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Column: Families First CEO Anderson stepping down, interim CEO named

By Maria Saporta
As published in the Atlanta Business Chronicle on March 3, 2017

After eight years at the helm of Families First, CEO Kim Anderson is planning to step down on May 1. She will serve as a consultant to the organization through Aug. 31.

The Families First board has appointed Dr. MiShawna Moore, the nonprofit’s chief program officer, as its interim CEO. The organization plans to conduct a nationwide search for Anderson’s successor.

Kim Anderson Headshot 8.2014

Kim Anderson

“On behalf of Atlanta’s families and children, we are incredibly grateful for Kim’s years of service,” said Marybeth Leamer, chair of the Families First board who is also executive vice president of Cox Enterprises. “She has transformed the organization through her leadership and vision, gaining the trust of philanthropy, corporations and community. We know her passion for service will continue to change lives by furthering the hard work required to break cycles of generational poverty, in Atlanta and beyond.”

Anderson, 57, said she plans to take a short sabbatical and then seek a position where she will work on innovative ways to combat poverty and inequity in the greater Atlanta area.

“I do believe I will be engaged for another 10 to 15 years,” Anderson said. “I want to spend the next 10 years addressing poverty and equity in Atlanta in more of a policy role.”

Anderson also said she was pleased with what Families First had been able to accomplish over the last eight years — to move the nonprofit forward by creating closer connections with the community.

During her tenure at Families First, Anderson helped to shift the 126-year-old institution into a more proactive, respected community partner — advocating for children and families.

The organization recently completed a $13.5 million capital campaign to purchase, renovate and move into a new administrative office and resource center in Atlanta’s historic Westside.

Leamer credited the Families First staff, board and volunteers for ensuring uninterrupted service to the agency’s clients during the leadership transition.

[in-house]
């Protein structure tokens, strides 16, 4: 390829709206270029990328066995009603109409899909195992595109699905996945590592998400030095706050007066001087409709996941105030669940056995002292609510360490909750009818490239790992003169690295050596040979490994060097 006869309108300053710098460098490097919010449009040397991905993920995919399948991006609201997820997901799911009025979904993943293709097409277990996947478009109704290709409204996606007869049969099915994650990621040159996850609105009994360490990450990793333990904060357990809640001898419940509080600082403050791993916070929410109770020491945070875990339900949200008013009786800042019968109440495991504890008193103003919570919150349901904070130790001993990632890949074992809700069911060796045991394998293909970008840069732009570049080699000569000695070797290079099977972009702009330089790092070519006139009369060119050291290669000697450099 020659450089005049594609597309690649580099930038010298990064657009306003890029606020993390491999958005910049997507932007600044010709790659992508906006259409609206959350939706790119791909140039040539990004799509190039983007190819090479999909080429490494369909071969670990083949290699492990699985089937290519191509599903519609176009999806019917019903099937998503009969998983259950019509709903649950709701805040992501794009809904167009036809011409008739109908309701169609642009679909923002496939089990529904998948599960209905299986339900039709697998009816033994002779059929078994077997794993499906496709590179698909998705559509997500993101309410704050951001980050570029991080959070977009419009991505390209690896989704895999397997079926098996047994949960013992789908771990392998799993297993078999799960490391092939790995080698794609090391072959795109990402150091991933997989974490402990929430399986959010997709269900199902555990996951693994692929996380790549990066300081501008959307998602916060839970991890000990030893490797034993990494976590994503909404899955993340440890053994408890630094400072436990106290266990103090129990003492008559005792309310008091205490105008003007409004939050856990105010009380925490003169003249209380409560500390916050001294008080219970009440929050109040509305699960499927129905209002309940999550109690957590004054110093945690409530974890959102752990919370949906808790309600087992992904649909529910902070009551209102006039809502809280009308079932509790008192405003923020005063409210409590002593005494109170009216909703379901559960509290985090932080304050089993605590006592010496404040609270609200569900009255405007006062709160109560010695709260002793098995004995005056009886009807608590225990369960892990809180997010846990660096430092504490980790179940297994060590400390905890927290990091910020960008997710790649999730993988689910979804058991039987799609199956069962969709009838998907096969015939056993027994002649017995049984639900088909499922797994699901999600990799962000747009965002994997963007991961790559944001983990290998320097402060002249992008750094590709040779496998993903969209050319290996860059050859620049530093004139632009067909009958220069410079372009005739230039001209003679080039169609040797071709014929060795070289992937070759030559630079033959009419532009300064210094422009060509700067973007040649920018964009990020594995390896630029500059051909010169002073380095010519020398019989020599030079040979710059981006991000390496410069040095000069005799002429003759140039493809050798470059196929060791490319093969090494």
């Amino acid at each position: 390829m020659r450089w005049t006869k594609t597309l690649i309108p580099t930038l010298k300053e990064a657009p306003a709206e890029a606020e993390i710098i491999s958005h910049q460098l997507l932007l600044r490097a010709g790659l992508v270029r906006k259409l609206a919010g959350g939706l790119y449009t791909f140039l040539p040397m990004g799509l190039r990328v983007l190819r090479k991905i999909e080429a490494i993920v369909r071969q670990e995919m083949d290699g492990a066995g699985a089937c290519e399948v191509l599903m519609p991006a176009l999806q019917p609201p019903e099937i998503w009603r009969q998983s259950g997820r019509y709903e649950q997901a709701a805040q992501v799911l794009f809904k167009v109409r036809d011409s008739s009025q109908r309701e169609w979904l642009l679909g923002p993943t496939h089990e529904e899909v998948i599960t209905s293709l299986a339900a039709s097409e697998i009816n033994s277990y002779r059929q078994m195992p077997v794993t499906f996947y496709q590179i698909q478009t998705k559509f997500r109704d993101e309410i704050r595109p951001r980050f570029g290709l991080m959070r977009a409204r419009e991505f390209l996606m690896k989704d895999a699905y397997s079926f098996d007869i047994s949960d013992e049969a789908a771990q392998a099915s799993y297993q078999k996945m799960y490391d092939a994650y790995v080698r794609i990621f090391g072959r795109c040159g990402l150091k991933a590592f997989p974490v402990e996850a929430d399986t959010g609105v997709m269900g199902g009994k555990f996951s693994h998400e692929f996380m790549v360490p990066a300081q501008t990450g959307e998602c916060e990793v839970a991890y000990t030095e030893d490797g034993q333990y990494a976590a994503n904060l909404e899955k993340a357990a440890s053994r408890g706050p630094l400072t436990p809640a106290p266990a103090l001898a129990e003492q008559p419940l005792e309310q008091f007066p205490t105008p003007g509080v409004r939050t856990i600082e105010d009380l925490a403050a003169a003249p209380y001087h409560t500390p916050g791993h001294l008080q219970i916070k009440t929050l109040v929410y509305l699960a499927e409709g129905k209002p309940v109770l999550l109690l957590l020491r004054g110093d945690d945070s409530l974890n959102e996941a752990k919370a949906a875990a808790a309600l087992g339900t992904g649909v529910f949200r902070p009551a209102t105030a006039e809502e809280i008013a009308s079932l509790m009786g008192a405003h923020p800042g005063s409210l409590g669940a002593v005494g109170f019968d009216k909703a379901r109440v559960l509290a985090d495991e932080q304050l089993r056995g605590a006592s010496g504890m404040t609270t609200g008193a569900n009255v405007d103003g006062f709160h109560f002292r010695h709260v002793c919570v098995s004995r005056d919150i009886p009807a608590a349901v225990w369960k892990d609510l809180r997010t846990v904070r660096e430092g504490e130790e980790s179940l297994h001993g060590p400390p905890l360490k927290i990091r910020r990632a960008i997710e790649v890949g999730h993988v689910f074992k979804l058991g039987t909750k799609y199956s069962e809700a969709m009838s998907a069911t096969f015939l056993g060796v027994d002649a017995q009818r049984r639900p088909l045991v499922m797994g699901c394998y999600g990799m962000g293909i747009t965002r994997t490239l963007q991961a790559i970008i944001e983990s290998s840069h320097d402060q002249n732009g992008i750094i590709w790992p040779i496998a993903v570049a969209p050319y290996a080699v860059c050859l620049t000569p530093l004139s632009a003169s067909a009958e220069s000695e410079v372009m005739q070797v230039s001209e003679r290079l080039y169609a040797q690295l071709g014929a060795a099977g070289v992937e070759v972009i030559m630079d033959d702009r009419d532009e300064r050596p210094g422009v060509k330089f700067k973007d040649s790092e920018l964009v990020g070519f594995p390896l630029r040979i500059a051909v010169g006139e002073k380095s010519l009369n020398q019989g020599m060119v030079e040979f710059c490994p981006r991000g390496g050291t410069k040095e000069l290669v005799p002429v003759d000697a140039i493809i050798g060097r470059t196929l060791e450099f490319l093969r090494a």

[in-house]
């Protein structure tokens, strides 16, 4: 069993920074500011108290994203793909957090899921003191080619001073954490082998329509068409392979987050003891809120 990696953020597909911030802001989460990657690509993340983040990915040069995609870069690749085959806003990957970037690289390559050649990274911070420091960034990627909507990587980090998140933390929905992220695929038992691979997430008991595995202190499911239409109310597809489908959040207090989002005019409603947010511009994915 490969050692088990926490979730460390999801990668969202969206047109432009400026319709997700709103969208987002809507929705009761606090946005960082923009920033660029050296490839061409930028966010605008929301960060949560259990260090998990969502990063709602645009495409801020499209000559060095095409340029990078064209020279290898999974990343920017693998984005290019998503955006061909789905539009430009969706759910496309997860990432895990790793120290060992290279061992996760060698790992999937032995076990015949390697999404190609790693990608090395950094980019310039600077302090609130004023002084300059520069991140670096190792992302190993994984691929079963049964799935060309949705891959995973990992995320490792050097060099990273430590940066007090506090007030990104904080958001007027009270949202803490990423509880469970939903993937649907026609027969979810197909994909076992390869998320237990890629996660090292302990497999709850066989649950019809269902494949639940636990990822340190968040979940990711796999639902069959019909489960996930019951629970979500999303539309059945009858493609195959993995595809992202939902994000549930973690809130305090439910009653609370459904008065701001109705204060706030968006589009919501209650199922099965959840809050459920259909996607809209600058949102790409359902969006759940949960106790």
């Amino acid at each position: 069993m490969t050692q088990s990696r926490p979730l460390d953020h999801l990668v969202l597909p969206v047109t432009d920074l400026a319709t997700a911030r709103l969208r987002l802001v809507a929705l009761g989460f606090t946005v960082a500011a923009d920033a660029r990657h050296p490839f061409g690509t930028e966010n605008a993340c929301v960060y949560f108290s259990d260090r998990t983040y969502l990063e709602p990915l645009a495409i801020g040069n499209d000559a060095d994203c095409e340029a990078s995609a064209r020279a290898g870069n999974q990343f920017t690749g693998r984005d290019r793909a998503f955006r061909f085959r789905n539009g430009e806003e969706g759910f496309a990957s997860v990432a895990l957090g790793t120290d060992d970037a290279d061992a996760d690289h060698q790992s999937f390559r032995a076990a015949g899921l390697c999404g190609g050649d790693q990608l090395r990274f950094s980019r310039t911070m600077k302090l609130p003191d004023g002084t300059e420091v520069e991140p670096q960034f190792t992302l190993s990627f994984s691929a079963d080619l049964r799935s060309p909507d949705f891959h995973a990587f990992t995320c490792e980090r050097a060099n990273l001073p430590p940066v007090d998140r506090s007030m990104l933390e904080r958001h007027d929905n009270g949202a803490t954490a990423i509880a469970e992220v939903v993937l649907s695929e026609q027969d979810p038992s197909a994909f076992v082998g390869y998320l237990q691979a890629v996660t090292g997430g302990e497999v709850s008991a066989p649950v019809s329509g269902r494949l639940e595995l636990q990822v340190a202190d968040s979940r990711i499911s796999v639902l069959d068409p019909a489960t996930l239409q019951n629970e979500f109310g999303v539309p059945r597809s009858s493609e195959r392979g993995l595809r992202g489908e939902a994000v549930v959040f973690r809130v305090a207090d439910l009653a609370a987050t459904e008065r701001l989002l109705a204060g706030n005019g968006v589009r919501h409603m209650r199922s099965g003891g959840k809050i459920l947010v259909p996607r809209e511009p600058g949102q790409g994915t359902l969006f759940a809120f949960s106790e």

“The team of staff and volunteers supporting Families First are some of the most mission-focused individuals I’ve ever had the pleasure to be around,” Leamer said. “We are pleased Kim will serve in a consulting capacity to help us effect a smooth transition of leadership and service to the valued clients of Families First.“

Rotary and literacy – Comer Yates

Don’t tell Comer Yates there is no silver bullet to solving the problem of childhood illiteracy.

“Atlanta and our state has the ability and the will to attack the literacy problem in our state and our country,” Yates, executive director of the Atlanta Speech School, told members of the Rotary Club of Atlanta.

Sally and Comer Yates

Sally and Comer Yates at the Rotary Club of Atlanta (Photo by Maria Saporta)

Yates explained that children need to learn the executive function of the brain between birth and five – the ability to make decisions for themselves so they can make good life choices.

From the age of 5 to 8 is when children have the best ability to learn how to read and write, but they need adults who will communicate with them by introducing them to an extensive vocabulary and offer them opportunities to express themselves.

But Yates said that all too often, teachers are “left to do eight years of work in three years.”

Before he began his presentation, Yates introduced his wife, Sally Yates, who was fired as acting U.S. attorney general after she instructed the U.S. Justice Department not to defend President Donald Trump’s original executive order temporarily banning refugees from seven countries from entering the United States.

Some people at Rotary told him that “we had picked the wrong Yates to speak.”

People wanted to express their “gratitude and appreciation” to Sally, he said.

Rotarians then gave a standing ovation for Sally Yates.

Maria Saporta, Editor, is a longtime Atlanta business, civic and urban affairs journalist with a deep knowledge of our city, our region and state.  Since 2008, she has written a weekly column and news stories for the Atlanta Business Chronicle. Prior to that, she spent 27 years with The Atlanta Journal-Constitution, becoming its business columnist in 1991. Maria received her Master’s degree in urban studies from Georgia State and her Bachelor’s degree in journalism from Boston University. Maria was born in Atlanta to European parents and has two young adult children.

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